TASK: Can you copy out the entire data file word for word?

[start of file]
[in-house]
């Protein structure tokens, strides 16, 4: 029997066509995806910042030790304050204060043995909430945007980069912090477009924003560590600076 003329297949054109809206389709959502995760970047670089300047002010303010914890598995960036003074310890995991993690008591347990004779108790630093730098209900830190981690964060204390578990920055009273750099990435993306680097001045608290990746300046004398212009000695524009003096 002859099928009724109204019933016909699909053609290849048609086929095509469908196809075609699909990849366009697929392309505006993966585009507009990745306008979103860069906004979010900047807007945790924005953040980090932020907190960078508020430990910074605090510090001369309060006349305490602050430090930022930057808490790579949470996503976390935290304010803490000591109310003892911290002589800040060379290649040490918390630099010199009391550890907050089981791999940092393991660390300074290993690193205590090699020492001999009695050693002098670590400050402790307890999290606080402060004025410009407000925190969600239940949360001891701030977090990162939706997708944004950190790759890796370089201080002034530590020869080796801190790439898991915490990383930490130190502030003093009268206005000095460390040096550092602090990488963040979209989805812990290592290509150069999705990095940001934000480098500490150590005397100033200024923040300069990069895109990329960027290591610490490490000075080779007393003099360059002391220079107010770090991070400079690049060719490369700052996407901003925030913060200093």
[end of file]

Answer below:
[in-house]
């Protein structure tokens, strides 16, 4: 029997066509995806910042030790304050204060043995909430945007980069912090477009924003560590600076 003329297949054109809206389709959502995760970047670089300047002010303010914890598995960036003074310890995991993690008591347990004779108790630093730098209900830190981690964060204390578990920055009273750099990435993306680097001045608290990746300046004398212009000695524009003096 002859099928009724109204019933016909699909053609290849048609086929095509469908196809075609699909990849366009697929392309505006993966585009507009990745306008979103860069906004979010900047807007945790924005953040980090932020907190960078508020430990910074605090510090001369309060006349305490602050430090930022930057808490790579949470996503976390935290304010803490000591109310003892911290002589800040060379290649040490918390630099010199009391550890907050089981791999940092393991660390300074290993690193205590090699020492001999009695050693002098670590400050402790307890999290606080402060004025410009407000925190969600239940949360001891701030977090990162939706997708944004950190790759890796370089201080002034530590020869080796801190790439898991915490990383930490130190502030003093009268206005000095460390040096550092602090990488963040979209989805812990290592290509150069999705990095940001934000480098500490150590005397100033200024923040300069990069895109990329960027290591610490490490000075080779007393003099360059002391220079107010770090991070400079690049060719490369700052996407901003925030913060200093």